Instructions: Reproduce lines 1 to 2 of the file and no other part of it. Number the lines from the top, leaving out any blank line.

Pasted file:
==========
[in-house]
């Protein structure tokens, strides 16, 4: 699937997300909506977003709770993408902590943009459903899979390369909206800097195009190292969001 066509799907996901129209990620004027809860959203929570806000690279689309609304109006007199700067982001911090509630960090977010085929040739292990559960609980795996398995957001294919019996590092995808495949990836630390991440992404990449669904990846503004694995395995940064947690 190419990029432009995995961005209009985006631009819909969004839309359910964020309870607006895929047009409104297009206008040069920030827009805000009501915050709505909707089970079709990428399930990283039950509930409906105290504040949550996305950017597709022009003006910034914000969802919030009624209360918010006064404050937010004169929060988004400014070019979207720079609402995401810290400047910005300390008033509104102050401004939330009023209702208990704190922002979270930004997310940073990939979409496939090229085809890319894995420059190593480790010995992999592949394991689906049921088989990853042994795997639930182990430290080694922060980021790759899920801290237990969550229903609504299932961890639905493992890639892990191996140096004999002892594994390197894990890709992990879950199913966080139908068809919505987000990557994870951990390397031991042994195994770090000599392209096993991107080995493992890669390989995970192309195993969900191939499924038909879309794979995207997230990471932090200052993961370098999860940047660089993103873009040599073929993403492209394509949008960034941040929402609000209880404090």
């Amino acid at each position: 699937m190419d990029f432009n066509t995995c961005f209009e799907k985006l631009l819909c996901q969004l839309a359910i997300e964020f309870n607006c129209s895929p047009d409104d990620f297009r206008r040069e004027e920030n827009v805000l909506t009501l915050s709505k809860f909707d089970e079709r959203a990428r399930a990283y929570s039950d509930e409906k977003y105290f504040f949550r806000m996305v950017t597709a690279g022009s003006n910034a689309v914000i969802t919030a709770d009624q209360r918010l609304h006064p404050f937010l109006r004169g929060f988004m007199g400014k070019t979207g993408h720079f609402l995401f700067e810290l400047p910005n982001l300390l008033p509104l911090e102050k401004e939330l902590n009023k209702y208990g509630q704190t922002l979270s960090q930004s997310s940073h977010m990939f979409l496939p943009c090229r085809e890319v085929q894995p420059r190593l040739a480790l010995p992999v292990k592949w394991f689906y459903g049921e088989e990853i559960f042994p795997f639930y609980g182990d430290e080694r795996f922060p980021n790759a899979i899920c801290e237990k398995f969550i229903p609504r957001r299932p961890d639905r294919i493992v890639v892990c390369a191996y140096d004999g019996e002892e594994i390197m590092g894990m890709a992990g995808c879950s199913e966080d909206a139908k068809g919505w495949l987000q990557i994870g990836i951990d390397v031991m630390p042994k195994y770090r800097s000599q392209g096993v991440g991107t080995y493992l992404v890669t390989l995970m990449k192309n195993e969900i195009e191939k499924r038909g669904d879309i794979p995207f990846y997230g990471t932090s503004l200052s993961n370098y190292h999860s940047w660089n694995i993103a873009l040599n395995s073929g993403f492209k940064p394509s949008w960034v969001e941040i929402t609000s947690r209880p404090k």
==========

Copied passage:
[in-house]
């Protein structure tokens, strides 16, 4: 699937997300909506977003709770993408902590943009459903899979390369909206800097195009190292969001 066509799907996901129209990620004027809860959203929570806000690279689309609304109006007199700067982001911090509630960090977010085929040739292990559960609980795996398995957001294919019996590092995808495949990836630390991440992404990449669904990846503004694995395995940064947690 190419990029432009995995961005209009985006631009819909969004839309359910964020309870607006895929047009409104297009206008040069920030827009805000009501915050709505909707089970079709990428399930990283039950509930409906105290504040949550996305950017597709022009003006910034914000969802919030009624209360918010006064404050937010004169929060988004400014070019979207720079609402995401810290400047910005300390008033509104102050401004939330009023209702208990704190922002979270930004997310940073990939979409496939090229085809890319894995420059190593480790010995992999592949394991689906049921088989990853042994795997639930182990430290080694922060980021790759899920801290237990969550229903609504299932961890639905493992890639892990191996140096004999002892594994390197894990890709992990879950199913966080139908068809919505987000990557994870951990390397031991042994195994770090000599392209096993991107080995493992890669390989995970192309195993969900191939499924038909879309794979995207997230990471932090200052993961370098999860940047660089993103873009040599073929993403492209394509949008960034941040929402609000209880404090």